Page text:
In a way, both of you are correct. The dialect of American English has changed a lot over the years, and will continue to change.
Heck, the dialect is different just from one state to the next sometimes.
I would say that that specific exclamatory sentence is not as common today as it was back in the day. (Maybe around the 1950's or so?) This is just my own personal opinion though. I have known a couple people over the years that talk just like that though.
At the end of the day, I believe it to be a matter of preference than anything else. As long as your point is being understood by the masses then use whatever wording is most comfortable for you.
Good luck to you in your journey through American English. English is my native tongue but I have heard and read a lot about the varies difficulties in learning English as a 2nd/3rd language.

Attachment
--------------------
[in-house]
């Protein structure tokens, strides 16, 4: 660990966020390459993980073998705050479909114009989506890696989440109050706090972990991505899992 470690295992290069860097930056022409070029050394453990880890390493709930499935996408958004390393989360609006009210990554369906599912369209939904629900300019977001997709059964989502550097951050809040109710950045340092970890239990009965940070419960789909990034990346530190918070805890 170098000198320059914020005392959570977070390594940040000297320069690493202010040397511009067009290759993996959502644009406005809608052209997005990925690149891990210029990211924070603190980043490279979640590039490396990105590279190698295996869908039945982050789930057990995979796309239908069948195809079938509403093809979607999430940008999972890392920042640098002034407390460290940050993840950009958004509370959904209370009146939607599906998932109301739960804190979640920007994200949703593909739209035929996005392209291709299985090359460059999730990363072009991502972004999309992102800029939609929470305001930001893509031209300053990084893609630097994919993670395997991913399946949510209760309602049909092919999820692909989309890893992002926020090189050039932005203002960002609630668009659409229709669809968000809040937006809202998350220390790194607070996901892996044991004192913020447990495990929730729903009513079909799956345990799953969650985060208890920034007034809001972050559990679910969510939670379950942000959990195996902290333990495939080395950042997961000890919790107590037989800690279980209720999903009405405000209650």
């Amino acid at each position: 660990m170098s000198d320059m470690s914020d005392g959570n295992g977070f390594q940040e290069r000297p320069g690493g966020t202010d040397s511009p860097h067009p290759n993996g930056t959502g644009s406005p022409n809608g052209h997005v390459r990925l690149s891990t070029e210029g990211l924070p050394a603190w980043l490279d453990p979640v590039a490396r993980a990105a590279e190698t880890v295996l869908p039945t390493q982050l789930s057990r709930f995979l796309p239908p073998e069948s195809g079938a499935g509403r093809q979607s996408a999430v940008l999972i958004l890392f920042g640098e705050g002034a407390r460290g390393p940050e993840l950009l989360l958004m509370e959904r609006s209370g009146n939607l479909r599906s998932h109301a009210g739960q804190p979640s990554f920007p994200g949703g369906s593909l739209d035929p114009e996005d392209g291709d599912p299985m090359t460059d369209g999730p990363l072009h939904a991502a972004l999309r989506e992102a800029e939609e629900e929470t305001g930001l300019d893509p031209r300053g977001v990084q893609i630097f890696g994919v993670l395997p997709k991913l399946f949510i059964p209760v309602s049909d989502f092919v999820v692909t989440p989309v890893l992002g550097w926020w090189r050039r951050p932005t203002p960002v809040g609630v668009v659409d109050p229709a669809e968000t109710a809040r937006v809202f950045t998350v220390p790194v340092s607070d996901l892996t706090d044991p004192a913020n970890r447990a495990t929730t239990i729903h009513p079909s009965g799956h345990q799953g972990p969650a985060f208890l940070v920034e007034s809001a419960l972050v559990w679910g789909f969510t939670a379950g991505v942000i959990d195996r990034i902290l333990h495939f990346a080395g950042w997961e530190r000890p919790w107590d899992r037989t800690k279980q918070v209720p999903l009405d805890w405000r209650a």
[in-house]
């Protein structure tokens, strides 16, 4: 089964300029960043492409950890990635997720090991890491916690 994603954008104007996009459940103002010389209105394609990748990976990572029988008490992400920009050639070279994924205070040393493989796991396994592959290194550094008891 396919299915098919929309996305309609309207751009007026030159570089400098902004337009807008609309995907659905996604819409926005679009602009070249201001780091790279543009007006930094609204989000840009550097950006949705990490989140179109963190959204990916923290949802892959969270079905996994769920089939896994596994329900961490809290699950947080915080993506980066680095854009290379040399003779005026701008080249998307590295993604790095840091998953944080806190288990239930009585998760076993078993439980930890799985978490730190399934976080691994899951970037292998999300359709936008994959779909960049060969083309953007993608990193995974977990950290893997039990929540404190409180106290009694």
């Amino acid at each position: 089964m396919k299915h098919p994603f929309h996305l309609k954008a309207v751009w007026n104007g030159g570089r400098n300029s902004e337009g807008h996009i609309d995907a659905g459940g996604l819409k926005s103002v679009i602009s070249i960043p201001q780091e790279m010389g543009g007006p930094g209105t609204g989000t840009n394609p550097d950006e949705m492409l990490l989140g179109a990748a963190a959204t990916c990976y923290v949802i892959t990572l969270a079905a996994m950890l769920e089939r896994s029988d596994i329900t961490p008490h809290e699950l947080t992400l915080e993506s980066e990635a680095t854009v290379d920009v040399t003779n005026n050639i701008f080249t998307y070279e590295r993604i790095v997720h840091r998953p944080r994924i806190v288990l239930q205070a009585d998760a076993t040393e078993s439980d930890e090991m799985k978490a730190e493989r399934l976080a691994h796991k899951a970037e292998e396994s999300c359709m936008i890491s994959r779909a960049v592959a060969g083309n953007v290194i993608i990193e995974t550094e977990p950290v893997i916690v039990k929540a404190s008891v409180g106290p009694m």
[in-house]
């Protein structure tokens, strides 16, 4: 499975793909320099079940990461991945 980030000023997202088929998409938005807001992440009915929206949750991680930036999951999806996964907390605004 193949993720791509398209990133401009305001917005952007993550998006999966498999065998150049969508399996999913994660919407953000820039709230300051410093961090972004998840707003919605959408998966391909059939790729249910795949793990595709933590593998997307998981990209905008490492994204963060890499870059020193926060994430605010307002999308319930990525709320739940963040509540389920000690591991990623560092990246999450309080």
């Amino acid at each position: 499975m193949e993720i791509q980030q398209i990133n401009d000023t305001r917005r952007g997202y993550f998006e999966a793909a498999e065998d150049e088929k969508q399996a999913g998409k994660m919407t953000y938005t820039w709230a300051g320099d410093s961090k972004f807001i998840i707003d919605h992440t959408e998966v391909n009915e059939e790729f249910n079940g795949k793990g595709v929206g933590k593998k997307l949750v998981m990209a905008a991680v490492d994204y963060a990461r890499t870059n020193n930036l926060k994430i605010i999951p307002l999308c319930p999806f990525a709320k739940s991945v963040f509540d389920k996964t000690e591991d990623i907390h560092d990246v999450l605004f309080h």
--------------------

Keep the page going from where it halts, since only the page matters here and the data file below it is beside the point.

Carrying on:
If you take the time to really think about it you'll come to the conclusion that American English is ridiculous. Just the phonology, homonyms, and homograms alone will made my brain hurt. I never really took notice of, or focused on the little details that make up the language. It become so second nature to me that I was unable to understand how someone could live here, and speak the language, for years and still manage to have strange or confusing sentence structure.
My stepmom, for example, would say "The shoes of your father" instead of "Your father's shoes". And she has been living here for over 12 years.
I commend you and all other non-native English speakers. I am glad that it is my first language, if not I would fail miserably trying to learn it. I often joke around about my lack of language learning skills by telling people that "the only language I know is English and half the time I can't even speak that correctly"